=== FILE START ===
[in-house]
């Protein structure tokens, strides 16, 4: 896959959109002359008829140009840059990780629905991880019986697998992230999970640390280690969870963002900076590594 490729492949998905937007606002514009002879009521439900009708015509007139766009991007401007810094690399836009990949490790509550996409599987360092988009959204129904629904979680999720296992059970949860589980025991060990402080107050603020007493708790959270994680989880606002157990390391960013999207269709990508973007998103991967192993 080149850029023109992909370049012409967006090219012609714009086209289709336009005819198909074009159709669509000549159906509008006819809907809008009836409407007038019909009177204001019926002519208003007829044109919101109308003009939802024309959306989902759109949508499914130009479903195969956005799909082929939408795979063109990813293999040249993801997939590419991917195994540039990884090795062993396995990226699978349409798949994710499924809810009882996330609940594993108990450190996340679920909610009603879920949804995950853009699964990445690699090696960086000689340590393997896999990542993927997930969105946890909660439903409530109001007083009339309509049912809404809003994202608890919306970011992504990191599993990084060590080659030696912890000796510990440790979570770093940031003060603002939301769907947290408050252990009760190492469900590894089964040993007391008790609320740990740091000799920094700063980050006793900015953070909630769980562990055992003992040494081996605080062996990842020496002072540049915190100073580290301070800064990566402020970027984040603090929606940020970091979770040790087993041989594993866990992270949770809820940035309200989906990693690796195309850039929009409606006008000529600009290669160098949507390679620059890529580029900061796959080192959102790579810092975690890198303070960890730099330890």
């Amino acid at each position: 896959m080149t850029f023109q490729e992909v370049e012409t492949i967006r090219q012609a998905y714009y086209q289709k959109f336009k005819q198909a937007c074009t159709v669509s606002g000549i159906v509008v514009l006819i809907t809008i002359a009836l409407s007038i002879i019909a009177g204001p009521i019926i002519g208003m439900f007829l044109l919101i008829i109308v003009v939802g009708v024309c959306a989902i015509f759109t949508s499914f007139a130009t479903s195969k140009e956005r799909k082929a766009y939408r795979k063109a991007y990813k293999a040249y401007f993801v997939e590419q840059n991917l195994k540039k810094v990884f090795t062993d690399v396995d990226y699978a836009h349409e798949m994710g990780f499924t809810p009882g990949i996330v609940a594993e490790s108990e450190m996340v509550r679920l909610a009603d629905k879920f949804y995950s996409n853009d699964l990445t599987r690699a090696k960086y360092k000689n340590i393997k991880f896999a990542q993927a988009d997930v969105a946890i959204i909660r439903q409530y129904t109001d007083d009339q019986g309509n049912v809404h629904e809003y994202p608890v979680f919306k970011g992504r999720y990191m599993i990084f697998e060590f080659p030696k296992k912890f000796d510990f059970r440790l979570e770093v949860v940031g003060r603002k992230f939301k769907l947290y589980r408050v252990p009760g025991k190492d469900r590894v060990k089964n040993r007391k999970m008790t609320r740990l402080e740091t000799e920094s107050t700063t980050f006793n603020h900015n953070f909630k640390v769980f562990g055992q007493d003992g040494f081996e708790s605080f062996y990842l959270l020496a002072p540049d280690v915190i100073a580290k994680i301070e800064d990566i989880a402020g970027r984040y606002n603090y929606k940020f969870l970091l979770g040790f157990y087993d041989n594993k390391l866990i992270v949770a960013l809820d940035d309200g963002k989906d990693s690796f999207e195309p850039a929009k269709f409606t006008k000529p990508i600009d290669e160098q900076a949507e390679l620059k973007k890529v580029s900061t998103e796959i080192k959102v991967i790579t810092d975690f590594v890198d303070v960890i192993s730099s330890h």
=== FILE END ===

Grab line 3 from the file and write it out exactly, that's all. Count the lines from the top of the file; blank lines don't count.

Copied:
């Amino acid at each position: 896959m080149t850029f023109q490729e992909v370049e012409t492949i967006r090219q012609a998905y714009y086209q289709k959109f336009k005819q198909a937007c074009t159709v669509s606002g000549i159906v509008v514009l006819i809907t809008i002359a009836l409407s007038i002879i019909a009177g204001p009521i019926i002519g208003m439900f007829l044109l919101i008829i109308v003009v939802g009708v024309c959306a989902i015509f759109t949508s499914f007139a130009t479903s195969k140009e956005r799909k082929a766009y939408r795979k063109a991007y990813k293999a040249y401007f993801v997939e590419q840059n991917l195994k540039k810094v990884f090795t062993d690399v396995d990226y699978a836009h349409e798949m994710g990780f499924t809810p009882g990949i996330v609940a594993e490790s108990e450190m996340v509550r679920l909610a009603d629905k879920f949804y995950s996409n853009d699964l990445t599987r690699a090696k960086y360092k000689n340590i393997k991880f896999a990542q993927a988009d997930v969105a946890i959204i909660r439903q409530y129904t109001d007083d009339q019986g309509n049912v809404h629904e809003y994202p608890v979680f919306k970011g992504r999720y990191m599993i990084f697998e060590f080659p030696k296992k912890f000796d510990f059970r440790l979570e770093v949860v940031g003060r603002k992230f939301k769907l947290y589980r408050v252990p009760g025991k190492d469900r590894v060990k089964n040993r007391k999970m008790t609320r740990l402080e740091t000799e920094s107050t700063t980050f006793n603020h900015n953070f909630k640390v769980f562990g055992q007493d003992g040494f081996e708790s605080f062996y990842l959270l020496a002072p540049d280690v915190i100073a580290k994680i301070e800064d990566i989880a402020g970027r984040y606002n603090y929606k940020f969870l970091l979770g040790f157990y087993d041989n594993k390391l866990i992270v949770a960013l809820d940035d309200g963002k989906d990693s690796f999207e195309p850039a929009k269709f409606t006008k000529p990508i600009d290669e160098q900076a949507e390679l620059k973007k890529v580029s900061t998103e796959i080192k959102v991967i790579t810092d975690f590594v890198d303070v960890i192993s730099s330890h």